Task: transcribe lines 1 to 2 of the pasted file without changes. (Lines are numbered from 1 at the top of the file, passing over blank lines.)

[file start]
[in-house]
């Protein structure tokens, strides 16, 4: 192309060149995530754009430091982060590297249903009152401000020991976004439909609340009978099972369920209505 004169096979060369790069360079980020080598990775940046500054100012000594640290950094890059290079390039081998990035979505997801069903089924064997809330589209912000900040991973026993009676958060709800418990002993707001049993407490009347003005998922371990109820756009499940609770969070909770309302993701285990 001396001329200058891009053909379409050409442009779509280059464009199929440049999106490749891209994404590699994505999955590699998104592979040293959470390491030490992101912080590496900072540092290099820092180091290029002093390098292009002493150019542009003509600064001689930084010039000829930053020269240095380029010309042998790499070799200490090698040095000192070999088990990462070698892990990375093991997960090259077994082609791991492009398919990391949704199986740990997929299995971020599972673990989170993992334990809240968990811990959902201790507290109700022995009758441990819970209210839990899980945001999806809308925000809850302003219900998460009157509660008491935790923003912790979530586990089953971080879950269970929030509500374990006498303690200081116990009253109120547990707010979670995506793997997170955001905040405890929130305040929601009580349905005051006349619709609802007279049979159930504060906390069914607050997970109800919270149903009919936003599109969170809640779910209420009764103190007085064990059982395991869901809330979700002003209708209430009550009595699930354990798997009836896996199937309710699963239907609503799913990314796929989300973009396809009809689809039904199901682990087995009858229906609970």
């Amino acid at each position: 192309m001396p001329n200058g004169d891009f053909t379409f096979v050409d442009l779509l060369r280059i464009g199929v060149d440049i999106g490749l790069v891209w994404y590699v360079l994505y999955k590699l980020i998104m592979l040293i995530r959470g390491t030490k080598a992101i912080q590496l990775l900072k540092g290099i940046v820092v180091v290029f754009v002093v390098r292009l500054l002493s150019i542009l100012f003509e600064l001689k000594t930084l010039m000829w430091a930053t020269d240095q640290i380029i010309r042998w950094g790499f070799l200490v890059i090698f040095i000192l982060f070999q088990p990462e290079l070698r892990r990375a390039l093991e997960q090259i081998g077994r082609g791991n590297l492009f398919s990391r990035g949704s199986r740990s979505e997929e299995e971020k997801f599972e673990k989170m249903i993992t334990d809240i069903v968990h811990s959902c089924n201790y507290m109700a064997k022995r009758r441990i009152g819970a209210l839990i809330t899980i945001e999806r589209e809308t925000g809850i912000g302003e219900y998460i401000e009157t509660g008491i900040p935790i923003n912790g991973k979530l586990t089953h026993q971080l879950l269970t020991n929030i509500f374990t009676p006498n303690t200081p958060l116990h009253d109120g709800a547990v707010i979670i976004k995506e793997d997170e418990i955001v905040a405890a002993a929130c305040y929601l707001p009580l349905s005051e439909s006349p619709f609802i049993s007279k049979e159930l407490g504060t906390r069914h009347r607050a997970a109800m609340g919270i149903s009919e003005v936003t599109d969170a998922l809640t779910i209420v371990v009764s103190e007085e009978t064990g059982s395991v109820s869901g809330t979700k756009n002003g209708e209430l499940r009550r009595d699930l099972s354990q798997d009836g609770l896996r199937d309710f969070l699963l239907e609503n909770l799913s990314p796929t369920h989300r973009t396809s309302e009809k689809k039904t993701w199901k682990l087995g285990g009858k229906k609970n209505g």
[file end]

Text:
[in-house]
């Protein structure tokens, strides 16, 4: 192309060149995530754009430091982060590297249903009152401000020991976004439909609340009978099972369920209505 004169096979060369790069360079980020080598990775940046500054100012000594640290950094890059290079390039081998990035979505997801069903089924064997809330589209912000900040991973026993009676958060709800418990002993707001049993407490009347003005998922371990109820756009499940609770969070909770309302993701285990 001396001329200058891009053909379409050409442009779509280059464009199929440049999106490749891209994404590699994505999955590699998104592979040293959470390491030490992101912080590496900072540092290099820092180091290029002093390098292009002493150019542009003509600064001689930084010039000829930053020269240095380029010309042998790499070799200490090698040095000192070999088990990462070698892990990375093991997960090259077994082609791991492009398919990391949704199986740990997929299995971020599972673990989170993992334990809240968990811990959902201790507290109700022995009758441990819970209210839990899980945001999806809308925000809850302003219900998460009157509660008491935790923003912790979530586990089953971080879950269970929030509500374990006498303690200081116990009253109120547990707010979670995506793997997170955001905040405890929130305040929601009580349905005051006349619709609802007279049979159930504060906390069914607050997970109800919270149903009919936003599109969170809640779910209420009764103190007085064990059982395991869901809330979700002003209708209430009550009595699930354990798997009836896996199937309710699963239907609503799913990314796929989300973009396809009809689809039904199901682990087995009858229906609970």